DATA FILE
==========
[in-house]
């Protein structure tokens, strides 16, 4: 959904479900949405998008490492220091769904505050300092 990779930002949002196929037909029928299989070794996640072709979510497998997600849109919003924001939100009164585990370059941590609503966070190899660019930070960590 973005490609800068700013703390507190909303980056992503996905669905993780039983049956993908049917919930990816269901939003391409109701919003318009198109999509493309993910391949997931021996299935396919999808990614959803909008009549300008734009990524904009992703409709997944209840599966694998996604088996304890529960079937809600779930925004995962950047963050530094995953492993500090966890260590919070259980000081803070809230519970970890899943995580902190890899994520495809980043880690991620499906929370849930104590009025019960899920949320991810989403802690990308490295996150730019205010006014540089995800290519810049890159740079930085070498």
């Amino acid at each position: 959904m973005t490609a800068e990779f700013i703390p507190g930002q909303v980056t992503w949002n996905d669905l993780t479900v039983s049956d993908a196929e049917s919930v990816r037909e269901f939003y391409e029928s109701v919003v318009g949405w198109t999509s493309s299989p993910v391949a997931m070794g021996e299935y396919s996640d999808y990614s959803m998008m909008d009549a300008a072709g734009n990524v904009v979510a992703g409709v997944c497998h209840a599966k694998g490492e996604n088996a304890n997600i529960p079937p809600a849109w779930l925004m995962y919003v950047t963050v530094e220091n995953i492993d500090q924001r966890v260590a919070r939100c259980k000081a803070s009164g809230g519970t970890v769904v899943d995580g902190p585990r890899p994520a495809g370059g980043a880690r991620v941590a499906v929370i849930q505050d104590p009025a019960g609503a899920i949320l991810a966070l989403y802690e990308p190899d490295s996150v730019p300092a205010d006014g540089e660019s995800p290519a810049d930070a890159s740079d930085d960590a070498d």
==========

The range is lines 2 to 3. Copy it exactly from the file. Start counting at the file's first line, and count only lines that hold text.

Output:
């Protein structure tokens, strides 16, 4: 959904479900949405998008490492220091769904505050300092 990779930002949002196929037909029928299989070794996640072709979510497998997600849109919003924001939100009164585990370059941590609503966070190899660019930070960590 973005490609800068700013703390507190909303980056992503996905669905993780039983049956993908049917919930990816269901939003391409109701919003318009198109999509493309993910391949997931021996299935396919999808990614959803909008009549300008734009990524904009992703409709997944209840599966694998996604088996304890529960079937809600779930925004995962950047963050530094995953492993500090966890260590919070259980000081803070809230519970970890899943995580902190890899994520495809980043880690991620499906929370849930104590009025019960899920949320991810989403802690990308490295996150730019205010006014540089995800290519810049890159740079930085070498």
């Amino acid at each position: 959904m973005t490609a800068e990779f700013i703390p507190g930002q909303v980056t992503w949002n996905d669905l993780t479900v039983s049956d993908a196929e049917s919930v990816r037909e269901f939003y391409e029928s109701v919003v318009g949405w198109t999509s493309s299989p993910v391949a997931m070794g021996e299935y396919s996640d999808y990614s959803m998008m909008d009549a300008a072709g734009n990524v904009v979510a992703g409709v997944c497998h209840a599966k694998g490492e996604n088996a304890n997600i529960p079937p809600a849109w779930l925004m995962y919003v950047t963050v530094e220091n995953i492993d500090q924001r966890v260590a919070r939100c259980k000081a803070s009164g809230g519970t970890v769904v899943d995580g902190p585990r890899p994520a495809g370059g980043a880690r991620v941590a499906v929370i849930q505050d104590p009025a019960g609503a899920i949320l991810a966070l989403y802690e990308p190899d490295s996150v730019p300092a205010d006014g540089e660019s995800p290519a810049d930070a890159s740079d930085d960590a070498d």